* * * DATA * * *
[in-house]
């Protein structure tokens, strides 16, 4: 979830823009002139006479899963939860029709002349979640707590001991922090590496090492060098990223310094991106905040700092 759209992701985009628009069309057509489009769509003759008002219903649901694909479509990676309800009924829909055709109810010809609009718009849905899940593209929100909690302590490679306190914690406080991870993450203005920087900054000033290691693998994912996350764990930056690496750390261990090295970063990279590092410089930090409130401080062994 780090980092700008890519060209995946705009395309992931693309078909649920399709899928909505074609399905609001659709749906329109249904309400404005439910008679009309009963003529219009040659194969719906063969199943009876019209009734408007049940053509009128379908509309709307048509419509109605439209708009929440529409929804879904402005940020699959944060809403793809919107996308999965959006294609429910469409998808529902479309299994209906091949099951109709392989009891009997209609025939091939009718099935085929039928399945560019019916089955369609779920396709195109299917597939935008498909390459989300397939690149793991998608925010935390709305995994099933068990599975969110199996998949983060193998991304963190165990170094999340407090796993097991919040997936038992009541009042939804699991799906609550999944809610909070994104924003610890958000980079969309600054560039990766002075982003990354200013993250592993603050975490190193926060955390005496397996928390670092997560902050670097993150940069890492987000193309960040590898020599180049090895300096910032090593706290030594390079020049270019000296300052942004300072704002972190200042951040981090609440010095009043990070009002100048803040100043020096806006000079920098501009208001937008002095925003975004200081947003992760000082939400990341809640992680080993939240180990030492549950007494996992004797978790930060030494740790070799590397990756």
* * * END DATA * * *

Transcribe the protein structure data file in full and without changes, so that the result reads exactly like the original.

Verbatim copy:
[in-house]
């Protein structure tokens, strides 16, 4: 979830823009002139006479899963939860029709002349979640707590001991922090590496090492060098990223310094991106905040700092 759209992701985009628009069309057509489009769509003759008002219903649901694909479509990676309800009924829909055709109810010809609009718009849905899940593209929100909690302590490679306190914690406080991870993450203005920087900054000033290691693998994912996350764990930056690496750390261990090295970063990279590092410089930090409130401080062994 780090980092700008890519060209995946705009395309992931693309078909649920399709899928909505074609399905609001659709749906329109249904309400404005439910008679009309009963003529219009040659194969719906063969199943009876019209009734408007049940053509009128379908509309709307048509419509109605439209708009929440529409929804879904402005940020699959944060809403793809919107996308999965959006294609429910469409998808529902479309299994209906091949099951109709392989009891009997209609025939091939009718099935085929039928399945560019019916089955369609779920396709195109299917597939935008498909390459989300397939690149793991998608925010935390709305995994099933068990599975969110199996998949983060193998991304963190165990170094999340407090796993097991919040997936038992009541009042939804699991799906609550999944809610909070994104924003610890958000980079969309600054560039990766002075982003990354200013993250592993603050975490190193926060955390005496397996928390670092997560902050670097993150940069890492987000193309960040590898020599180049090895300096910032090593706290030594390079020049270019000296300052942004300072704002972190200042951040981090609440010095009043990070009002100048803040100043020096806006000079920098501009208001937008002095925003975004200081947003992760000082939400990341809640992680080993939240180990030492549950007494996992004797978790930060030494740790070799590397990756």